Issues on Appeal. Appellants made three arguments. First, they pointed out the low level of residential service being provided by competitive local exchange carriers (CLECs) in these states, and argued that the unbundled network element (UNE) rates could not have genuinely conformed to the cost requirement, or else competition would have flourished, or at least not proven so modest. The also argued that SBC's UNE rates were too high to provide profitable residential service, and hence, that SBC was engaged in a price squeeze -- the charging of prices for inputs that precluded competition from firms relying on those inputs. This argument concluded that the FCC could not find that authorization of its entry into the long distance market was "consistent with the public interest". Second, appellants attacked the FCC's findings that the UNE rates were cost based. Third, appellants argued that the FCC improperly relied on ex parte communications.
Appeals Court Holding. Judge Stephen Williams, writing for a unanimous three judge panel of the DC Circuit, wrote that the FCC "gave appellants' claim rather a brush-off" on the "public interest" aspect of the first issue. The Court concluded that "Because the Commission has offered an inadequate justification for why it thought that evidence of a "price squeeze" precluding profitable CLEC competition was irrelevant to its public interest analysis, we remand the case for reconsideration of that issue." The Court rejected the other two appeal arguments.
More Microsoft News
12/31. The states which have not joined in the settlement in the Microsoft antitrust cases brought by the Department of Justice and states filed an opposition to Microsoft's December 21 motion to delay the trial. Microsoft promptly filed a reply on December 31. This is Civil Action Nos. 98-1232 and 98-1233 (CKK), pending in the U.S. District Court (DC).
Friday, Jan 4
10:00 AM - 1:00 PM. The FCC's Network Reliability and Interoperability Council will hold a meeting. See, notice in Federal Register, November 13, 2001, Vol. 66, No. 219, at Page 56823. Location: FCC, Commission Meeting Room, Room TW-C305, 445 12th St. SW., Washington DC.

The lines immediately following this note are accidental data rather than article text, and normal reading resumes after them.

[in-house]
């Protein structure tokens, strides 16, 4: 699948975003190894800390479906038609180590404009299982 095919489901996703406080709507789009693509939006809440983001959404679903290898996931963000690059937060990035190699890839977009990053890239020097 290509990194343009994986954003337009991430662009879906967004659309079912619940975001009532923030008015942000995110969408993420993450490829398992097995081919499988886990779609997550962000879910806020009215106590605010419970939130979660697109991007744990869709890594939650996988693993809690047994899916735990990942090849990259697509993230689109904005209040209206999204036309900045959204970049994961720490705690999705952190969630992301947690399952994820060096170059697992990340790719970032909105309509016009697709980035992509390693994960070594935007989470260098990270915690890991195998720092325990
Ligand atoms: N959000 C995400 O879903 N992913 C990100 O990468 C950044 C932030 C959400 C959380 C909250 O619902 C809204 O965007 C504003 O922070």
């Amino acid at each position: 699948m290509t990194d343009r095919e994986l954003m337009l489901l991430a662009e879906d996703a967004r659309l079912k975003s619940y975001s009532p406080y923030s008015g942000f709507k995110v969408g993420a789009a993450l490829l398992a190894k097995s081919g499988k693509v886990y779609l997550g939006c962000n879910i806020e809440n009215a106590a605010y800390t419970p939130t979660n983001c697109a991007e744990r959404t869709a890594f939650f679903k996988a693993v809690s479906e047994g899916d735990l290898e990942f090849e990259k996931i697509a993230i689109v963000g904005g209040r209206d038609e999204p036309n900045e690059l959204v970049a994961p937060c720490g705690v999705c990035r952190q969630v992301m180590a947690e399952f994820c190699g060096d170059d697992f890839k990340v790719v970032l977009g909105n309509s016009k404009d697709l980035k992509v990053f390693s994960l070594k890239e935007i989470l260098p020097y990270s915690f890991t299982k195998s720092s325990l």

12:15 PM. The Federal Communications Bar Association's Wireless Telecommunications Practice Committee will host a luncheon. The speakers will be advisors to the FCC Commissioners: Peter Tenhula (Powell), Bryan Tramont (Abernathy), Paul Margie (Copps), and Monica Desai (Martin). The price to attend is $15.00. RSVP to Wendy Parish at wendy@fcba.org. Location: Sidley Austin Brown & Wood, 1501 K Street, NW Conference Room 6-E, Washington DC.
Deadline to submit oppositions and comments to the FCC in response to Cingular Wireless', Nextel's, and Verizon Wireless' petitions for reconsideration of certain provisions of the FCC's October 12 orders addressing and conditionally approving requests for waivers and approval of revised deployment plans for wireless Enhanced 911 (E911) services. See, FCC Notice. (CC Docket No. 94-102.)
Monday, Jan 7
10:00 AM. The U.S. Court of Appeals (FedCir) will hear oral argument in Bowers v. Baystate Technologies, No. 01-1108. Location: Courtroom 402, 717 Madison Place, NW, Washington DC.
Deadline to resubmit comments with the U.S. Department of Justice (DOJ) regarding the proposed settlement in the antitrust case titled U.S. v. 3d Systems Corp. and DTM Corp. (D.C. No. 1:01CV01237). The original comment period closed on November 26, 2001. However, because of disruption of the U.S. Mail in Washington DC, the DOJ requests that comments be resubmitted. The deadline is 15 after publication of a notice in the Federal Register on December 21, 2001, which would fall on Saturday, January 5. See, notice in Federal Register, December 21, 2001, Vol. 66, No. 246, at Page 65992.
Tuesday, Jan 8

The Supreme Court will hear oral argument in Festo Corporation v. Shoketsu Kinzoku Koygo Kabushiki, No. 00-1543, a case regarding the doctrine of equivalents in patent law.